Spring, the season for bromance

by Cap'n Carrot on March 20, 2009 · 2 comments

in Film

i-love-you-man-capI don’t remember exactly when the term bromance was introduced into the lexicon but it seems were stuck with it, at least for the foreseeable future. From the writer/director of Along Came Polly and the writer of Doctor Doolitle 2 comes this tale of a man on the eve of his wedding who realizes he doesn’t have any male friends. Thus hilarity (or Hollywood’s approximation of the concept) ensues. As set-ups go it’s pretty bland (and seems to be cribbing a tad too much from The 40 Year Old Virgin), but I’ll admit I Love You, Man was better than I expected.

After an eight month courtship Peter (Paul Rudd) and Zooey (Rashida Jones) have gotten engaged. Zooey’s friends (Sarah Burns, Jaime Pressley) are pleased with her choice for a husband, but they’re a little concerned with the fact that Peter has no male friends. When Peter realizes his wife’s misgivings he begins a “humorous” search for a best pal that ends in Peter’s discovery of a new friendship with a slightly unbalanced stranger (Jason Segel).

Although the film contains many funny moments there are few big laughs. Part of the trouble is the film tries a bit too hard at pushing rather obvious jokes down our throats. Peter is a goof and mildly socially retarded. We get the joke early on, but the film is relentless in treading over the same material over and over again until its almost impossible to take him seriously.

The plot also contains scenes and segements that range from groan worthy to slightly humorous in-and-of themselves but do little to advance the plot of the film. The worst of these comes from the montage of Peter’s man-dates (including, of course, the annoying guy, the gay misunderstanding, and some pretty disgusting projectile vomiting) which begin to drag long before the friendship the film centers around ever gets going. When Peter meets Sydney (Segel) we’re finally given what feels like a natural scene and I wonder why the writers thought they needed the crap and contraptions we’re forced to sit through in order to get to what is actually worth watching.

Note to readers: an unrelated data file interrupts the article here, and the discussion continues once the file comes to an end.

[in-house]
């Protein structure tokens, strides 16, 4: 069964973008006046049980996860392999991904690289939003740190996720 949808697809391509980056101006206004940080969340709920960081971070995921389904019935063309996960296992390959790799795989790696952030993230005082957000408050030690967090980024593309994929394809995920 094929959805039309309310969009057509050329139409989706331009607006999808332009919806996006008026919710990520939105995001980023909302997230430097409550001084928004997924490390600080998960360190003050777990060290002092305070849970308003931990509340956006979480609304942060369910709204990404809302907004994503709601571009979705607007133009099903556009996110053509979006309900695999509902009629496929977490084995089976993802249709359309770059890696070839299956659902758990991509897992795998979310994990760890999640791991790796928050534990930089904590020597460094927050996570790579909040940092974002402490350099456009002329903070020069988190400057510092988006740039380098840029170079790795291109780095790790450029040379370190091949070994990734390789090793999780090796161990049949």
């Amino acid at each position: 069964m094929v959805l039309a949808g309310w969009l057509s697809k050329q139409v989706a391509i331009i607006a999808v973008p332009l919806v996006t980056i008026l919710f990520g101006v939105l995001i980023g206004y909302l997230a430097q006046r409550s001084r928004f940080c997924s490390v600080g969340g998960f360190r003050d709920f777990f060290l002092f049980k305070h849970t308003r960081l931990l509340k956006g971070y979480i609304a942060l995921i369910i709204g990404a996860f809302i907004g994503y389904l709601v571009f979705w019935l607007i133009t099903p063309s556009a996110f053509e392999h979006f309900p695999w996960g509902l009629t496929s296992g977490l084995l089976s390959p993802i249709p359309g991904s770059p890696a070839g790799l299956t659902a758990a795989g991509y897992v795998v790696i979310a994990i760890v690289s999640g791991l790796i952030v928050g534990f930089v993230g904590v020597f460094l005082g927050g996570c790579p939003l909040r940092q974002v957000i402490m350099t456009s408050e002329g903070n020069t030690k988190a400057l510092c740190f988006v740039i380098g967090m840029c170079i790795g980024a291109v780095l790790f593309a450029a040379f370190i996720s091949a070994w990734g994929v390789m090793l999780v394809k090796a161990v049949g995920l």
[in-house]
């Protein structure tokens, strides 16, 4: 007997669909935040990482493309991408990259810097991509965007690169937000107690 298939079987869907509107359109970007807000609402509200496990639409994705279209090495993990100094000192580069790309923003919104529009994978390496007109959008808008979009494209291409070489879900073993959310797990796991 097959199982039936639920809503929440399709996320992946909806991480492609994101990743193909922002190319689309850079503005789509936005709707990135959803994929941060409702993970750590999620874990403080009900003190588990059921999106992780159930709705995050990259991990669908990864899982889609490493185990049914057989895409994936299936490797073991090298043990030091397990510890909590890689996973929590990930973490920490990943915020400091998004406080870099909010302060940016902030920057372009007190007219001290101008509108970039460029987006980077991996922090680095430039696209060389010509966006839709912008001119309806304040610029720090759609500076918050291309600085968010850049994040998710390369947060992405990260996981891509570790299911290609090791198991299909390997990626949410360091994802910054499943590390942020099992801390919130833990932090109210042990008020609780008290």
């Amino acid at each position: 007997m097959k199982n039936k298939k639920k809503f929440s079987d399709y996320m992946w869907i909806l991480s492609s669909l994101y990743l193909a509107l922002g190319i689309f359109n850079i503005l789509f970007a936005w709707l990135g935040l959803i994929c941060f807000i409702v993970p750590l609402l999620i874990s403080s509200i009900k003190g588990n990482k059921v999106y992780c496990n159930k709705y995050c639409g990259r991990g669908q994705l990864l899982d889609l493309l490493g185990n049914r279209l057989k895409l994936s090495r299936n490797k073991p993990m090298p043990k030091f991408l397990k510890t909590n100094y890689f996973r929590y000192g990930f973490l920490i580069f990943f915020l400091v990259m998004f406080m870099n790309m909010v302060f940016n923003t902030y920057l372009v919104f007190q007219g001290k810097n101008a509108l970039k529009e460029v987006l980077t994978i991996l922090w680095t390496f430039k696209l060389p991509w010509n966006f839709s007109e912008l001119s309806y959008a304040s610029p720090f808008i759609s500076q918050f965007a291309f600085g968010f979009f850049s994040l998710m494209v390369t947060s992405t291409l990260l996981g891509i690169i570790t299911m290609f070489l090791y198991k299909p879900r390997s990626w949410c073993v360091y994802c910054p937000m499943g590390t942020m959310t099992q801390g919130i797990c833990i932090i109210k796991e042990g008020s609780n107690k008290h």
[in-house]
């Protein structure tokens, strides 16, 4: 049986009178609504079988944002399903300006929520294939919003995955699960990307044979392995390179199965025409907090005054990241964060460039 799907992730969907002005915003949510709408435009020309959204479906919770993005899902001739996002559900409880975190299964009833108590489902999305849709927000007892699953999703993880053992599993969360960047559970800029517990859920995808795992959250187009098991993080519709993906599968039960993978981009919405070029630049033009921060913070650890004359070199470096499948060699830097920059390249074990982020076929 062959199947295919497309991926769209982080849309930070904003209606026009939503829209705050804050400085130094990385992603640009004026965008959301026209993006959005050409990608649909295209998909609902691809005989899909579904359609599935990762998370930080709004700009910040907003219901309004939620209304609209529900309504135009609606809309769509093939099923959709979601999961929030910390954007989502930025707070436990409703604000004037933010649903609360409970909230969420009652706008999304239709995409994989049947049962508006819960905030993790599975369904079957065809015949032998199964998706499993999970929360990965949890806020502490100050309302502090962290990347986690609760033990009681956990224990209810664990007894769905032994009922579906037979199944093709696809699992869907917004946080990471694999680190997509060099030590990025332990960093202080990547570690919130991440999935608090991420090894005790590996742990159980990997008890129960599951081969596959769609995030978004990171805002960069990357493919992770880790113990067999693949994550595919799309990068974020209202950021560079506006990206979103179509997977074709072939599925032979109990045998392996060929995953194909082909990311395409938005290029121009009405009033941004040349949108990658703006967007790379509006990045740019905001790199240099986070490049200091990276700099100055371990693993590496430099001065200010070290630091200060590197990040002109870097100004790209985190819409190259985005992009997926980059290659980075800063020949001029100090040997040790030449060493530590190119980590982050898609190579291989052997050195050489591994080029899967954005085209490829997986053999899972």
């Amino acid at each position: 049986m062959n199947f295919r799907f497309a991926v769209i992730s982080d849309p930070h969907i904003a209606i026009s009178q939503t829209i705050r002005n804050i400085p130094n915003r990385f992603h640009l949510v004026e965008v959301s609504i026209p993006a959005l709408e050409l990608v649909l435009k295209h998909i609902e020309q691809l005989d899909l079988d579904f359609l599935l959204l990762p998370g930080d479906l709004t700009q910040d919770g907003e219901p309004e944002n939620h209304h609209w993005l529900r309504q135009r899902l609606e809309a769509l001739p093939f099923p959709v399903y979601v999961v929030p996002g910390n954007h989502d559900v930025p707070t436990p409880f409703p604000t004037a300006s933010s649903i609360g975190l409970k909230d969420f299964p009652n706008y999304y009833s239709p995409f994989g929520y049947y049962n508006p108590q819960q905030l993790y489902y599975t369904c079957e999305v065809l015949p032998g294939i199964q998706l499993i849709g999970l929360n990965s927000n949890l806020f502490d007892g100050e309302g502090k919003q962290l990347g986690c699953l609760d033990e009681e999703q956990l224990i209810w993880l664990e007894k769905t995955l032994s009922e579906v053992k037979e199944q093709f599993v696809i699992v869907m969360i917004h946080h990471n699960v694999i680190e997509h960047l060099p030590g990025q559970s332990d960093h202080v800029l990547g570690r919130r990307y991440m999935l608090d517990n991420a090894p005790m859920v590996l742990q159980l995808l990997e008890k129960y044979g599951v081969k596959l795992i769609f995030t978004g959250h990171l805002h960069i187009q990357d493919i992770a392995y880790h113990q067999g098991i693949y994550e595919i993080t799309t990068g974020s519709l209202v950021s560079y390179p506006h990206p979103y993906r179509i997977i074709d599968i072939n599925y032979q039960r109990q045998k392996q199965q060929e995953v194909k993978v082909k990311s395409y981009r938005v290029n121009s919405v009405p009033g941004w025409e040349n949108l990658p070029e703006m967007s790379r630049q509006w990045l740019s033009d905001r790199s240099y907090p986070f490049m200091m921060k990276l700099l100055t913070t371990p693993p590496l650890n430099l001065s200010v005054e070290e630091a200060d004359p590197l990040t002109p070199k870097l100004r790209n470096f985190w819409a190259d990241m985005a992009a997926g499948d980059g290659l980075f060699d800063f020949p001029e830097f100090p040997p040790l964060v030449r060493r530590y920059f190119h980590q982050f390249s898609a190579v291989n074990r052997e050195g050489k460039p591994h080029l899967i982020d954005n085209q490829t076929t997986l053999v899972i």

i_love_you_man-poster

Of course the film also has to give us the prolonged yet easily resolved third action romantic comedy tension when Zooey becomes jealous of the time Peter is spending with his new friend. Great, we haven’t seen that before.

As a night out at the movies I Love You, Man works fine, even if it’s not all that memorable. You’ll get a few chuckles, see Lou Ferigno put Jason Segel in a sleeper-hold, and then you’ll move on to something else. Keep your expectations low; this isn’t one of those films you walk out laughing and quoting the best lines and moments, but it is one where you can have an okay time. The talent involved on-screen sadly overshadows that of the script and direction, but this time a year you could do far worse.

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  • hack3r

    “The plot also contains scenes and segements that range from groan worthy to slightly humorous in-and-of themselves but do little to advance the plot of the film. The worst of these comes from the montage of Peter’s man-dates (including, of course, the annoying guy, the gay misunderstanding, and some pretty disgusting projectile vomiting) which begin to drag long before the friendship the film centers around ever gets going. When Peter meets Sydney (Segel) we’re finally given what feels like a natural scene and I wonder why the writers thought they needed the crap and contraptions we’re forced to sit through in order to get to what is actually worth watching.”

    It’s called a set up and it does build up the overall story. On top of that it was pure funny so I really don’t see what anybody would have against this kind of thing. In fact, a good number of movies employ this technique. I also think you give them movie too little credit in your quest to be more of a critic than is necessary.

  • http://www.transbuddha.com Cap’n Carrot

    The fact that many other films also rely on an overused convention doesn’t sway me in the least. You may have enjoyed that segment of the film, but I was looking at my watch wondering when the real movie was going to start.

    I enjoyed the actual friendship between the two, and liked the movie for what it was. I just wish I didn’t have to sit through so much excess dumb convention to get to the actual meat of the story. If the film had started with the scene of Rudd meeting Seagal at the open house and spent more time on the actual characters and not antics I would have been far happier.

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